Sam Says: Girls Want VR Games Too
I can’t believe gaming and tech have progressed to a point where we can put on some headgear and enter a virtual world; what a time to be alive. Though there are already several games out on the market, they seem to be missing a little something that could help make it a tad more girl-friendly. Let’s run through a small list and hope game developers will take these suggestions seriously, shall we?
Fallout 4 VR
The UI is fairly straightforward, with familiar elements adjusted for the VR experience. For example, the Pip-Boy grows in size exponentially as you raise your left arm, meaning you don’t have to keep your arm lifted for extended periods. Glory be to whatever reduces our IRL movement — that’s not what we play games for.
Some of the elements from the original game are streamlined, which I assume is to prevent your CPU from throwing its hands up from overwork. While VR might still be in its infant stages and unable to reproduce real-world physics as of yet, it’s good this game has transport options. Sliding your thumb on the touchpad mimics the movement in game, but that makes you prone to motion sickness. The teleport system that many other VR games employ is a much better option.
Unfortunately, I think the biggest problem is that I can’t get up close to the non-existent hot males in skimpy armor. Also, why are the feral ghouls so scary? How is a girl supposed to aim and shoot properly when the yao guais are all up in your face and clawing at you? Shouldn’t I get some sort of extra shield or armor to protect me, just like in the real world?
Dogmeat was a great addition to the Fallout 4 PC original though, and continues to be in the VR version. Perhaps a cuter, fluffier breed like a golden retriever in Fallout 5, huh Bethesda?
I haven’t played a lot of VR games but Doom VFR is, without a doubt, one of the best I’ve tried so far. The graphics are on point, and the freedom of movement VR allows makes dodging bullets and teleporting out of enemies’ lines of sight insanely fun. Not a lot of games can say they make you feel cool, with gadgets you could imagine a MI6 spy has — in one hand being able to slow down time while teleporting away from projectiles, and the other shooting at enemies.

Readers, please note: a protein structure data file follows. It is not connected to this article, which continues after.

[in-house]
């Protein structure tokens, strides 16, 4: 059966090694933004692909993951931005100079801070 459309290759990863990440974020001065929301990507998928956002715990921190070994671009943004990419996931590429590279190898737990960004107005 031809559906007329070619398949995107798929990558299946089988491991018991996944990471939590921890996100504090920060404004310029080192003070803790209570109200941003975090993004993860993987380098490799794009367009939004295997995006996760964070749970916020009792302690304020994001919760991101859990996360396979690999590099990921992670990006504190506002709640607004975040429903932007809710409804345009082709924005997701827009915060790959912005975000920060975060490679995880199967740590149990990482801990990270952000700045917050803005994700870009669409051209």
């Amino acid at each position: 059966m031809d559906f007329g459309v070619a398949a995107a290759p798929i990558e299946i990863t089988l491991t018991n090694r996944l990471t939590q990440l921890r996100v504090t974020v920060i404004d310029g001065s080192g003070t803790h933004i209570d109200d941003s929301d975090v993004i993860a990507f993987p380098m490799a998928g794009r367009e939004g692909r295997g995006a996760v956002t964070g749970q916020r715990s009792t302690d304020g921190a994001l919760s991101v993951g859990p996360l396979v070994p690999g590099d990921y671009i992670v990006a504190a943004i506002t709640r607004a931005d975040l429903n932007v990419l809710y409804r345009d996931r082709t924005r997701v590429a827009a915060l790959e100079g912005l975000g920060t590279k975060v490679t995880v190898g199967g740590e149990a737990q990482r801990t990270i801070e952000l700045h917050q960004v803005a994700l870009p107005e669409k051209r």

When the enemies start glowing white in the PC version, you can walk up to them and press the melee button for a nice Mortal Kombat Fatality-type execution. In VR, you teleport into them and they explode, with their blood and guts strewn all over the place and presumably, yourself. It’s awesome.
No, wait. I meant to say it’s disgusting — I forgot girls were supposed to look for different things in games. An explosion into pink unicorns and glitter would be better. (That would actually be a pretty interesting mod, having grotesque deformities explode into a bunch of glitter.)
L.A. Noire: The VR Case Files
L.A. Noire delves deep into detective work, where you solve a range of cases. You must pick up clues, investigate crime scenes, and interrogate witnesses and suspects. Rockstar Games has boasted using real life actors so they can transport their micro facial expressions into the game, and we can decide whether their in-game doppelgangers are lying or not.
Too bad the game just would not boot up.
Seriously, I was looking forward to falsely accusing almost everyone and letting the guilty go off scot-free but the game just would not work. Good one, Rockstar. How am I to complain about the injustice of bikini-clad babes and lack of male counterparts when I don’t even know if the game has any?!
Just like the normal console/PC versions of games, the same decade-old complaints about games still ring true. There are hardly any concessions made or any thoughts given to women, a crying shame when you consider how big these markets are. All we’re looking for is… glitter and unicorns? We definitely don’t care about games that can’t do the initial bootup, VR movement, games with input lags — just make everything pink and we’ll suck it all up.
Previously on “Sam Says”: A Love Letter to Doki Doki Literature Club